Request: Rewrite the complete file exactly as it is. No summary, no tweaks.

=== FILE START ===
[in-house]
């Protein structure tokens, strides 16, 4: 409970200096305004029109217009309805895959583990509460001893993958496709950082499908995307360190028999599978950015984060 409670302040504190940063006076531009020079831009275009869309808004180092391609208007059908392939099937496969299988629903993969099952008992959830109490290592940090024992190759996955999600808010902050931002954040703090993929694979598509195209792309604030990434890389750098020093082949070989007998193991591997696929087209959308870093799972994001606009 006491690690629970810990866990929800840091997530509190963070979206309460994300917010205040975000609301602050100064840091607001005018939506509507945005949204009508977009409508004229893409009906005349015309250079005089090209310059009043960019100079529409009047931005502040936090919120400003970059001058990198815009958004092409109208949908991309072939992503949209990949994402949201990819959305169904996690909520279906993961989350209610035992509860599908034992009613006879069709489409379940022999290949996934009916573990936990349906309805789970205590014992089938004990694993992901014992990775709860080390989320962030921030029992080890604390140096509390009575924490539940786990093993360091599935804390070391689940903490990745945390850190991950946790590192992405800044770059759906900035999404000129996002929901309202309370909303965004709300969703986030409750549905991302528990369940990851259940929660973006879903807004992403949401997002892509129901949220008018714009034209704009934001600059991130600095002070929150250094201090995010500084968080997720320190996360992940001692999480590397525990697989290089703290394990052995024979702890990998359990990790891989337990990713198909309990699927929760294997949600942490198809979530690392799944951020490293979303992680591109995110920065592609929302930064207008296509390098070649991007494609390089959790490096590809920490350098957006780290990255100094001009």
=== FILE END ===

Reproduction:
[in-house]
């Protein structure tokens, strides 16, 4: 409970200096305004029109217009309805895959583990509460001893993958496709950082499908995307360190028999599978950015984060 409670302040504190940063006076531009020079831009275009869309808004180092391609208007059908392939099937496969299988629903993969099952008992959830109490290592940090024992190759996955999600808010902050931002954040703090993929694979598509195209792309604030990434890389750098020093082949070989007998193991591997696929087209959308870093799972994001606009 006491690690629970810990866990929800840091997530509190963070979206309460994300917010205040975000609301602050100064840091607001005018939506509507945005949204009508977009409508004229893409009906005349015309250079005089090209310059009043960019100079529409009047931005502040936090919120400003970059001058990198815009958004092409109208949908991309072939992503949209990949994402949201990819959305169904996690909520279906993961989350209610035992509860599908034992009613006879069709489409379940022999290949996934009916573990936990349906309805789970205590014992089938004990694993992901014992990775709860080390989320962030921030029992080890604390140096509390009575924490539940786990093993360091599935804390070391689940903490990745945390850190991950946790590192992405800044770059759906900035999404000129996002929901309202309370909303965004709300969703986030409750549905991302528990369940990851259940929660973006879903807004992403949401997002892509129901949220008018714009034209704009934001600059991130600095002070929150250094201090995010500084968080997720320190996360992940001692999480590397525990697989290089703290394990052995024979702890990998359990990790891989337990990713198909309990699927929760294997949600942490198809979530690392799944951020490293979303992680591109995110920065592609929302930064207008296509390098070649991007494609390089959790490096590809920490350098957006780290990255100094001009």